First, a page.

At 2352, a G7E torpedo (Nummer 14319) from U-124 punched into Acme’s hull aft of her stack, following a 600-meter run, destroying the tanker’s engine room and killing the three watchstanders instantly, while the ship’s rudder and propeller, blown free of the ship by the explosion, plunged to the bottom of the Atlantic. Forward of the destruction wreaked by the torpedo, however, the bulkheads held.

As the crew prepared to abandon ship (having lost one officer and ten men all told), a search revealed the injured second engineer and one fireman with two broken legs. Their able-bodied shipmates assisted them into lifeboats, and at 0120 on 18 March 1942, Capt. Schulz and 19 other survivors left the vessel. The cutter Dione rescued them from two lifeboats in a little over 10 minutes’ time and transported them to Norfolk, Virginia, where she put them ashore.

The shipwrights of Union Iron Works had built a sturdy vessel.  Acme remained stubbornly afloat, her stern settling until it came to rest on the bottom. Salvage ensued, with U.S. Navy and Coast Guard vessels bringing Acme to Lynnhaven Roads, Va.; ultimately, she was taken to Newport News, Va., where repairs restored her to serviceable condition.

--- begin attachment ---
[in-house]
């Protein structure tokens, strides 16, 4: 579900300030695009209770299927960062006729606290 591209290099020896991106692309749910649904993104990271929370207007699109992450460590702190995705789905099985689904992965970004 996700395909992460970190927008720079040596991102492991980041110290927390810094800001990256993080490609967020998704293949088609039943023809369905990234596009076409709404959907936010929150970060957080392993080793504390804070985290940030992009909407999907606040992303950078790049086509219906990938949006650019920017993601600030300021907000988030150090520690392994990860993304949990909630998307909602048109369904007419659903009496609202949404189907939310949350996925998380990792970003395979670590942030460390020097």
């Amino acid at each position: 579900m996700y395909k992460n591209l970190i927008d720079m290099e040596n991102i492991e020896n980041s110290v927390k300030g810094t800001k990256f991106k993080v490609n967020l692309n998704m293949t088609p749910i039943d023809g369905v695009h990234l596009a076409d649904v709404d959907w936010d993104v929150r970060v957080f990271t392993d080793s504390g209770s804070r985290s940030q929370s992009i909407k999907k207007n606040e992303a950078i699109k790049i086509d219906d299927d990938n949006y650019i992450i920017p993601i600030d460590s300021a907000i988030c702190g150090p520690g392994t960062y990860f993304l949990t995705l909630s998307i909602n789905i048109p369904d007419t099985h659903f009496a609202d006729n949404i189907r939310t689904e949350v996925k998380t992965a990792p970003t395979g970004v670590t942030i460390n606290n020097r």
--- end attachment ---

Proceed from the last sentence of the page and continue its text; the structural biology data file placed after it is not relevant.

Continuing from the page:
S.S. Acme

Acme, down by the stern following her being torpedoed by U-124 on 17 March 1942, rides at the end of a tow line, ultimately bound for Newport News. Note the block letter “S” on her funnel, signifying her operators, Socony [Standard Oil Co. of New York]-Vacuum Oil Co. (U.S. Navy Photograph 80-G-177204, National Archives and Records Administration, Still Pictures Division, College Park, Md.)

Kapitänleutnant Mohr, meanwhile, continued to command U-124 with distinction, receiving the Knights Cross (27 March 1942 after returning from the successful third patrol that had seen his boat sink seven ships and damage three) and the Knights Cross with Oak Leaves (13 January 1943). During a return voyage to Lorient, Mohr composed a ditty that dealt with destruction of tankers: “The moon night is as black as ink/Off Hatteras the tankers sink/While sadly Roosevelt counts the score/some fifty thousand tons. Mohr.” He served his entire submarine career in U-124, and died with her when she was sunk with all hands (53 souls all told) on 2 April 1943, less than a week into her sixth patrol. He had been promoted to Korvettenkapitän the previous day.